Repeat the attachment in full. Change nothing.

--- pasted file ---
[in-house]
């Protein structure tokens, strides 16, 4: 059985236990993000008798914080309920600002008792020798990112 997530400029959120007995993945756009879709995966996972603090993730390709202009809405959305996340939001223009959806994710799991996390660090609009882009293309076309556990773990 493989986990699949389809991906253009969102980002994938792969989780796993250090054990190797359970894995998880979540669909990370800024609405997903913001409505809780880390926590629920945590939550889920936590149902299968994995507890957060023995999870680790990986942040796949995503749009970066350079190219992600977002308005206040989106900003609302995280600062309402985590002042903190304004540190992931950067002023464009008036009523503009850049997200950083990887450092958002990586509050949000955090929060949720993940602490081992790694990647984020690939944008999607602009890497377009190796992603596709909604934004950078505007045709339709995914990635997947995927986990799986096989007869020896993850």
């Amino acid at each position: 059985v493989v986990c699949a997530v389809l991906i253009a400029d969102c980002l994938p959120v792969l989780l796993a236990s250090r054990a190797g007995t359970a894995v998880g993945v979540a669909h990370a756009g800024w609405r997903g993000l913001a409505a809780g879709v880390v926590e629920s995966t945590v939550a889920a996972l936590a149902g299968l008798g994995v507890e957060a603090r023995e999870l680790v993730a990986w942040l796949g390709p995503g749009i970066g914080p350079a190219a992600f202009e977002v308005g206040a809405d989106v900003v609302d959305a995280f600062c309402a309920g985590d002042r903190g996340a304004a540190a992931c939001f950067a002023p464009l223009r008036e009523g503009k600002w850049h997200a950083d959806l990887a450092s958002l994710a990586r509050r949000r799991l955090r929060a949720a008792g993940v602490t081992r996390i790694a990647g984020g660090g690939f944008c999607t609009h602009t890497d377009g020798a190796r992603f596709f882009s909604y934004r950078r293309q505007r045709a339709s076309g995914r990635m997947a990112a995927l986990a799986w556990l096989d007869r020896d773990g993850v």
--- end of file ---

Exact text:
[in-house]
């Protein structure tokens, strides 16, 4: 059985236990993000008798914080309920600002008792020798990112 997530400029959120007995993945756009879709995966996972603090993730390709202009809405959305996340939001223009959806994710799991996390660090609009882009293309076309556990773990 493989986990699949389809991906253009969102980002994938792969989780796993250090054990190797359970894995998880979540669909990370800024609405997903913001409505809780880390926590629920945590939550889920936590149902299968994995507890957060023995999870680790990986942040796949995503749009970066350079190219992600977002308005206040989106900003609302995280600062309402985590002042903190304004540190992931950067002023464009008036009523503009850049997200950083990887450092958002990586509050949000955090929060949720993940602490081992790694990647984020690939944008999607602009890497377009190796992603596709909604934004950078505007045709339709995914990635997947995927986990799986096989007869020896993850």
């Amino acid at each position: 059985v493989v986990c699949a997530v389809l991906i253009a400029d969102c980002l994938p959120v792969l989780l796993a236990s250090r054990a190797g007995t359970a894995v998880g993945v979540a669909h990370a756009g800024w609405r997903g993000l913001a409505a809780g879709v880390v926590e629920s995966t945590v939550a889920a996972l936590a149902g299968l008798g994995v507890e957060a603090r023995e999870l680790v993730a990986w942040l796949g390709p995503g749009i970066g914080p350079a190219a992600f202009e977002v308005g206040a809405d989106v900003v609302d959305a995280f600062c309402a309920g985590d002042r903190g996340a304004a540190a992931c939001f950067a002023p464009l223009r008036e009523g503009k600002w850049h997200a950083d959806l990887a450092s958002l994710a990586r509050r949000r799991l955090r929060a949720a008792g993940v602490t081992r996390i790694a990647g984020g660090g690939f944008c999607t609009h602009t890497d377009g020798a190796r992603f596709f882009s909604y934004r950078r293309q505007r045709a339709s076309g995914r990635m997947a990112a995927l986990a799986w556990l096989d007869r020896d773990g993850v």